A U.S. industry-funded, multi-year imaging campaign designed to improve Mexican consumers’ perceptions of pork – and raise consumption levels – is generating positive results after its launch two years ago.

Helping Mexican homemakers between the ages of 25 and 45 view pork as a preferred mealtime choice is the goal of the U.S. Meat Export Federation (USMEF) campaign, funded through a broad-based coalition that includes Indiana Soybean Alliance, Indiana Corn Marketing Council, Illinois Soybean Association, United Soybean Board, Pork Checkoff and the USDA Market Access Program (MAP).

The people of Mexico currently consume about 35 lb. of pork per person each year. When you compare that to other markets, like the United States (about 46 lb.) and China (84 lb.), USMEF sees opportunity.

While Mexico is about 65% self-sufficient in pork production, the United States supplies the lion’s share of imports – about 90% – and is well-positioned to gain from a growth in Mexican pork consumption, since the Mexican pork industry does not have the capacity to fully satisfy increased demand.

The appeal of this campaign is that it benefits all participants – the U.S. pork industry as well as our Mexican counterparts.  Historically, many Mexican consumers have not viewed pork as their first protein choice.  This campaign fosters the image of pork as a delicious center-of-the-plate option for daily meals served in the home.

The feedback USMEF is receiving from consumers and importers alike indicates that the campaign is working.  USMEF commissioned a baseline consumer survey just before the multi-year campaign started in August 2011.  Some key results of the second year anniversary survey include:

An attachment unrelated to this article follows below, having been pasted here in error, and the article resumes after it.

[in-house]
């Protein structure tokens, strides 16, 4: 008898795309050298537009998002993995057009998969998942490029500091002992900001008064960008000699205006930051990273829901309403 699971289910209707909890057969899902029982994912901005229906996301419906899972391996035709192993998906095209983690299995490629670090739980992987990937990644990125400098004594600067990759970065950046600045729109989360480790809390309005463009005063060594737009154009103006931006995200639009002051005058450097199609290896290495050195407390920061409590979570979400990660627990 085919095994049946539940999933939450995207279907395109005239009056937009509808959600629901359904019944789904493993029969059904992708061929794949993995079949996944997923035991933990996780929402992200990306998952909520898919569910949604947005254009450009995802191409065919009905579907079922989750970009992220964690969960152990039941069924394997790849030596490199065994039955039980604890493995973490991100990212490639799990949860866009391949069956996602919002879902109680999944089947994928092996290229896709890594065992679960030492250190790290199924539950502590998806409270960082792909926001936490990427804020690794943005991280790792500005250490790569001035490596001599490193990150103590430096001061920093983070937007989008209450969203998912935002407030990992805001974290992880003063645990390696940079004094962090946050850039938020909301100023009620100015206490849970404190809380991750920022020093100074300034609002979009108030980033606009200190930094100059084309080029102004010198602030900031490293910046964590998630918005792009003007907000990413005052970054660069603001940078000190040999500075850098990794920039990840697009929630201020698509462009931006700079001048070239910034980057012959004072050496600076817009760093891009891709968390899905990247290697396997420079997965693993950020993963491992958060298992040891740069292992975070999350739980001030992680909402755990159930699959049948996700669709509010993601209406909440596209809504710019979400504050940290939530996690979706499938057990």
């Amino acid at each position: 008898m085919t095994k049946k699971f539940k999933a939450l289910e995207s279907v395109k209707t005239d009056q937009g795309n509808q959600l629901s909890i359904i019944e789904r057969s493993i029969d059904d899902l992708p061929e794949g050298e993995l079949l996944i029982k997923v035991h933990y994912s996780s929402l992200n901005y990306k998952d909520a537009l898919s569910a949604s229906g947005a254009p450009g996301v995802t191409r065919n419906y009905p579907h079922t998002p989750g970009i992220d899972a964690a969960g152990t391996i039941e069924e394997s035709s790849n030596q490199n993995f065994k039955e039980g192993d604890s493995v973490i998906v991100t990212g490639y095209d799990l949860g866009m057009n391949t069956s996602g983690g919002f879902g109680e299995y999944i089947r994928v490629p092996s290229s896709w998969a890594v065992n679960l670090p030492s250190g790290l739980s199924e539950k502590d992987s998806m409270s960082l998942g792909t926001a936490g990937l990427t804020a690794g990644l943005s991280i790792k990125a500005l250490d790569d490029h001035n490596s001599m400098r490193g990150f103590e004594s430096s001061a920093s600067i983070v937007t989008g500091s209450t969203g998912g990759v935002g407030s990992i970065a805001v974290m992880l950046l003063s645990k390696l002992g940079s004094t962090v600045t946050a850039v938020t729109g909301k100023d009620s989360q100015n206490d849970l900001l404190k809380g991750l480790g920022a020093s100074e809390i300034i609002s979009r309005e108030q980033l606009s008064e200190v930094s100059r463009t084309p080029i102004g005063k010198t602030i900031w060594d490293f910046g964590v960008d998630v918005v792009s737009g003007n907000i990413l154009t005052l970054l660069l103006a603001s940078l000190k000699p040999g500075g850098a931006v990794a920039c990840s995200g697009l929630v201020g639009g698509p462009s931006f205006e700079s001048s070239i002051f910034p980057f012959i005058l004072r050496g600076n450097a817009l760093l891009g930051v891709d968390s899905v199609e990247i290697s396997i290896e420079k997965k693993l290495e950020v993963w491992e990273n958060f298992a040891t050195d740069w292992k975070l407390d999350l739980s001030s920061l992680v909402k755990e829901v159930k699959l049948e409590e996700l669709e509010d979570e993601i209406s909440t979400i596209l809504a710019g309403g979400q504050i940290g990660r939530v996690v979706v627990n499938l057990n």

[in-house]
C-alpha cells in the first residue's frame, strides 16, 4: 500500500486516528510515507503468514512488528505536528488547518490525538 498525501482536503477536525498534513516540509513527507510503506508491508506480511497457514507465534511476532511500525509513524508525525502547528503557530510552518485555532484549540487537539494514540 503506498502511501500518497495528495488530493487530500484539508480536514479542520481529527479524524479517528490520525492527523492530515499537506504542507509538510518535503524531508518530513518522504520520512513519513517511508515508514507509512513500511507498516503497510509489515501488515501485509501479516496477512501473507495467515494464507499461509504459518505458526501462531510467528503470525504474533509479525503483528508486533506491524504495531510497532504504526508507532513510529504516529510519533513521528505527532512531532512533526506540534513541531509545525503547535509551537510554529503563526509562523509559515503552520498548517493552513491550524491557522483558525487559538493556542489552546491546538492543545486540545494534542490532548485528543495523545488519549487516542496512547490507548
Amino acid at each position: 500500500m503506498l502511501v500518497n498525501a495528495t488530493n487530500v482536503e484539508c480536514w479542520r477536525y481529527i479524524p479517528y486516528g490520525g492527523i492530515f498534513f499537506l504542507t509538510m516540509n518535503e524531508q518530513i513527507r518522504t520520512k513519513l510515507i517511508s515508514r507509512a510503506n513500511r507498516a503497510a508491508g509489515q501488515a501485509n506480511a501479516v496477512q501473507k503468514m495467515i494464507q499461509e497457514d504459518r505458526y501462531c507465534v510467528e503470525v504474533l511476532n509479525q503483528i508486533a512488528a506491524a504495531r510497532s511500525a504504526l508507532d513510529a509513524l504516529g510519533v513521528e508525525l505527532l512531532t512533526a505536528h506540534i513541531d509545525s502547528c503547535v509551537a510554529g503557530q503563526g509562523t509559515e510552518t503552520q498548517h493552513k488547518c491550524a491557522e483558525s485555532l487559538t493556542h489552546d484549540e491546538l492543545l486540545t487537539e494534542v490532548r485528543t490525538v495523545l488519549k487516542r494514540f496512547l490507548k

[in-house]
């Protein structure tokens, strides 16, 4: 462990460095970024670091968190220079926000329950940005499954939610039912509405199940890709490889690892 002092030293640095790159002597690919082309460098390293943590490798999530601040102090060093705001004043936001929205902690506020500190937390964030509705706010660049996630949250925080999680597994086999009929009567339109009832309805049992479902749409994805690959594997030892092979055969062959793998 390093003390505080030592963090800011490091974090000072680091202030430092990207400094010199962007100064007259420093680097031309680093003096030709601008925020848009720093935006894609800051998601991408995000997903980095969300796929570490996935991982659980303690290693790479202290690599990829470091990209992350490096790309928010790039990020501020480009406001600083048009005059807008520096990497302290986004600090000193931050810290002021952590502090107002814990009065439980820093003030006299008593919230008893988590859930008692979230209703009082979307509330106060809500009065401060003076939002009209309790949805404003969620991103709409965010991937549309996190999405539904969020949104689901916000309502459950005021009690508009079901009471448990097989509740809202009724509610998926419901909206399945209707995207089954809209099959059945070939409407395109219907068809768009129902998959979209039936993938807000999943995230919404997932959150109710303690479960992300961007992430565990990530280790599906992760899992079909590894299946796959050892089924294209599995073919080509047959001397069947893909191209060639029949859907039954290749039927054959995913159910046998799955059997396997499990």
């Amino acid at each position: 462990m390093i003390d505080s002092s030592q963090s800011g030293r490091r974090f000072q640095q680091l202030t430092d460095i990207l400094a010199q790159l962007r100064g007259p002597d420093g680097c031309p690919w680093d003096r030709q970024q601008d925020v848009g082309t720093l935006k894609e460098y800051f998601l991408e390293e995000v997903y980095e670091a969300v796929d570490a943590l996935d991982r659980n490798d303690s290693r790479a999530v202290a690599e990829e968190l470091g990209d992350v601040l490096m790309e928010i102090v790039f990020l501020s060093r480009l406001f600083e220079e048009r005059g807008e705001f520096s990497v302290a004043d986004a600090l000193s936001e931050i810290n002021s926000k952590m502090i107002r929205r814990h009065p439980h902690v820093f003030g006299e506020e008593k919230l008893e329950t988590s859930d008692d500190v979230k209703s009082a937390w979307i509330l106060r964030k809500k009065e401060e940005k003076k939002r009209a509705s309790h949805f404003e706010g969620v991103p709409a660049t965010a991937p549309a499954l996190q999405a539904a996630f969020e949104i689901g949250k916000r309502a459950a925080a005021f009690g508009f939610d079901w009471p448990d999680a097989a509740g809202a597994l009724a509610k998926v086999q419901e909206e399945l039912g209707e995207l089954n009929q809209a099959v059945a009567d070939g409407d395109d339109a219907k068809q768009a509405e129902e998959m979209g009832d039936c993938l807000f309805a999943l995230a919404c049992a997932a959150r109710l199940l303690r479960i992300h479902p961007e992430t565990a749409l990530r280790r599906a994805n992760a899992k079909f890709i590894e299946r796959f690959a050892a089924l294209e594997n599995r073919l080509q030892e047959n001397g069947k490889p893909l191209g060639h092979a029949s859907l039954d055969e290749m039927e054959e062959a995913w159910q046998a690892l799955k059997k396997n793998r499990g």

·       A 23% increase in consumers reporting pork consumption over the past month (from 52% to 75%)

·       Improved association between pork and good nutrition and health (from 31 % to 58%)

·       Increased intent to consume pork within the next two weeks (from 59% to 68%)

In addition, feedback is very positive from Mexican retailers participating in the campaign.  Soriana, the second-largest supermarket operator in Mexico with more than 600 stores, reported that its pork sales jumped 58% in the first year of its participation in the campaign.

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Similarly, the Mexican meat processors association Comecarne has voiced its approval for the campaign. 

“We think it is crucial to provide the public with sound information about pork, and the campaign’s approach, focused on flavor and versatility, is a very positive one,” said Guillermo Maynez, executive president of Comecarne.  “Pork means excellent protein at accessible prices.”

In this rapidly growing nation of 112 million people, USMEF sees a welcoming audience for the pork campaign’s message of the flavor, fun and family enjoyment associated with meals centered around pork.

Last year (2012) was a record year for U.S. pork sales to Mexico, totaling 600,949 metric tons (1.3 billion pounds) valued at more than $1.1 billion.  This year started off somewhat slowly as an overabundance of domestic pork flooded the market and lowered prices, but exports have since rebounded.

Through the first seven months of 2013, U.S. pork exports to Mexico are up 2% in volume and 3% in value compared to last year, and July totals were up 20.8% in volume and 29.4 % in value over July 2012.  Mexico remains the No. 1 volume market for U.S. pork exports, No. 2 in value behind Japan.

The USMEF pork campaign includes both national and regional radio and television ads as well as mass transit ads.  In addition, in-store point-of-sale materials and recipes have been deployed in approximately 500 supermarkets.  While portions of the campaign are national, the supermarket elements are focused on the large metropolitan areas of Mexico City, Monterrey and Guadalajara.

Pork is a key component in holiday menus, so USMEF is planning a surge of activity around November and December. 

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